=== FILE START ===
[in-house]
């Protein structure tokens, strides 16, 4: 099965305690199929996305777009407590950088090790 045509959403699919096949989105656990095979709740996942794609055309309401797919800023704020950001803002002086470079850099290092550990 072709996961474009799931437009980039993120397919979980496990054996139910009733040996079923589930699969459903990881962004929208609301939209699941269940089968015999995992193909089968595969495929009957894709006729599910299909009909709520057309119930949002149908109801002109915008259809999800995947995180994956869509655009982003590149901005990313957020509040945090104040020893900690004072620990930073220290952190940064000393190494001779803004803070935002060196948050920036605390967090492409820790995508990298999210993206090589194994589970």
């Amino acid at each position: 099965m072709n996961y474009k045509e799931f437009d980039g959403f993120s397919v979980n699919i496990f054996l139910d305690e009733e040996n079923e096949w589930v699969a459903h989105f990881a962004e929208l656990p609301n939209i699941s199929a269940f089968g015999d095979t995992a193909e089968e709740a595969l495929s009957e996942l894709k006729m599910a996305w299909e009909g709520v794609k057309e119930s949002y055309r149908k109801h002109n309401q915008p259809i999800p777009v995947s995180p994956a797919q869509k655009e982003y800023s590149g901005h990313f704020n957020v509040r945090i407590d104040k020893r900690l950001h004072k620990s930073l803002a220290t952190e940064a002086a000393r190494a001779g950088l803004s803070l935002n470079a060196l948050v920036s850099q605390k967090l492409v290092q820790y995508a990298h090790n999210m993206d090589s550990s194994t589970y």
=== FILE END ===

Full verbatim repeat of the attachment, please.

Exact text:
[in-house]
């Protein structure tokens, strides 16, 4: 099965305690199929996305777009407590950088090790 045509959403699919096949989105656990095979709740996942794609055309309401797919800023704020950001803002002086470079850099290092550990 072709996961474009799931437009980039993120397919979980496990054996139910009733040996079923589930699969459903990881962004929208609301939209699941269940089968015999995992193909089968595969495929009957894709006729599910299909009909709520057309119930949002149908109801002109915008259809999800995947995180994956869509655009982003590149901005990313957020509040945090104040020893900690004072620990930073220290952190940064000393190494001779803004803070935002060196948050920036605390967090492409820790995508990298999210993206090589194994589970």
């Amino acid at each position: 099965m072709n996961y474009k045509e799931f437009d980039g959403f993120s397919v979980n699919i496990f054996l139910d305690e009733e040996n079923e096949w589930v699969a459903h989105f990881a962004e929208l656990p609301n939209i699941s199929a269940f089968g015999d095979t995992a193909e089968e709740a595969l495929s009957e996942l894709k006729m599910a996305w299909e009909g709520v794609k057309e119930s949002y055309r149908k109801h002109n309401q915008p259809i999800p777009v995947s995180p994956a797919q869509k655009e982003y800023s590149g901005h990313f704020n957020v509040r945090i407590d104040k020893r900690l950001h004072k620990s930073l803002a220290t952190e940064a002086a000393r190494a001779g950088l803004s803070l935002n470079a060196l948050v920036s850099q605390k967090l492409v290092q820790y995508a990298h090790n999210m993206d090589s550990s194994t589970y």